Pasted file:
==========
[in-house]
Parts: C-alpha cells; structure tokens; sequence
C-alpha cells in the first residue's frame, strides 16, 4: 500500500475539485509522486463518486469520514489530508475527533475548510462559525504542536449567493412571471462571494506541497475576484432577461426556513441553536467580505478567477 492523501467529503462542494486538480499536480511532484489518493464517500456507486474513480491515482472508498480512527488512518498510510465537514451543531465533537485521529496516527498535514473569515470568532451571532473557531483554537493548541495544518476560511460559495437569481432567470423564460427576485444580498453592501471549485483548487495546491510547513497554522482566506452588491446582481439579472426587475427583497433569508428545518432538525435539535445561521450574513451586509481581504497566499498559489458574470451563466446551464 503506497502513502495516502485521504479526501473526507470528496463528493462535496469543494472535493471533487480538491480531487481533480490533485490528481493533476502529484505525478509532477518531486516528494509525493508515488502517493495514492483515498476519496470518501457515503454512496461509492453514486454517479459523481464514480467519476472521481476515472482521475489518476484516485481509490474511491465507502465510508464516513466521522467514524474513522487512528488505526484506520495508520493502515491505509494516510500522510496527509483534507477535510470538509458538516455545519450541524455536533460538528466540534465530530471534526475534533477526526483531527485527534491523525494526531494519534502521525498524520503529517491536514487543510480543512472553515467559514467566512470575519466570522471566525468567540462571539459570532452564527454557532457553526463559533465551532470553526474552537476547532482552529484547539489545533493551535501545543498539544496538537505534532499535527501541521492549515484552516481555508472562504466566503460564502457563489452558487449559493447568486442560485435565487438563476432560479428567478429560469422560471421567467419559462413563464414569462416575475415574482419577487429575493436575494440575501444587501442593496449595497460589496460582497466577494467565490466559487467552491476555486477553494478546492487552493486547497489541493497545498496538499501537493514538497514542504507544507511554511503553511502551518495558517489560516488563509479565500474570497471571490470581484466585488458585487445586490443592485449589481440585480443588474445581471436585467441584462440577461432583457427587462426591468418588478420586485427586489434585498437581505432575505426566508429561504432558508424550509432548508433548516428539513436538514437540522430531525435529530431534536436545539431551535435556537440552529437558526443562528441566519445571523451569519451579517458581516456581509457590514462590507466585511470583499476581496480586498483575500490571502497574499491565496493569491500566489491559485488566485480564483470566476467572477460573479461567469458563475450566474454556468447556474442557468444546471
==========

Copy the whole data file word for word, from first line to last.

[in-house]
Parts: C-alpha cells; structure tokens; sequence
C-alpha cells in the first residue's frame, strides 16, 4: 500500500475539485509522486463518486469520514489530508475527533475548510462559525504542536449567493412571471462571494506541497475576484432577461426556513441553536467580505478567477 492523501467529503462542494486538480499536480511532484489518493464517500456507486474513480491515482472508498480512527488512518498510510465537514451543531465533537485521529496516527498535514473569515470568532451571532473557531483554537493548541495544518476560511460559495437569481432567470423564460427576485444580498453592501471549485483548487495546491510547513497554522482566506452588491446582481439579472426587475427583497433569508428545518432538525435539535445561521450574513451586509481581504497566499498559489458574470451563466446551464 503506497502513502495516502485521504479526501473526507470528496463528493462535496469543494472535493471533487480538491480531487481533480490533485490528481493533476502529484505525478509532477518531486516528494509525493508515488502517493495514492483515498476519496470518501457515503454512496461509492453514486454517479459523481464514480467519476472521481476515472482521475489518476484516485481509490474511491465507502465510508464516513466521522467514524474513522487512528488505526484506520495508520493502515491505509494516510500522510496527509483534507477535510470538509458538516455545519450541524455536533460538528466540534465530530471534526475534533477526526483531527485527534491523525494526531494519534502521525498524520503529517491536514487543510480543512472553515467559514467566512470575519466570522471566525468567540462571539459570532452564527454557532457553526463559533465551532470553526474552537476547532482552529484547539489545533493551535501545543498539544496538537505534532499535527501541521492549515484552516481555508472562504466566503460564502457563489452558487449559493447568486442560485435565487438563476432560479428567478429560469422560471421567467419559462413563464414569462416575475415574482419577487429575493436575494440575501444587501442593496449595497460589496460582497466577494467565490466559487467552491476555486477553494478546492487552493486547497489541493497545498496538499501537493514538497514542504507544507511554511503553511502551518495558517489560516488563509479565500474570497471571490470581484466585488458585487445586490443592485449589481440585480443588474445581471436585467441584462440577461432583457427587462426591468418588478420586485427586489434585498437581505432575505426566508429561504432558508424550509432548508433548516428539513436538514437540522430531525435529530431534536436545539431551535435556537440552529437558526443562528441566519445571523451569519451579517458581516456581509457590514462590507466585511470583499476581496480586498483575500490571502497574499491565496493569491500566489491559485488566485480564483470566476467572477460573479461567469458563475450566474454556468447556474442557468444546471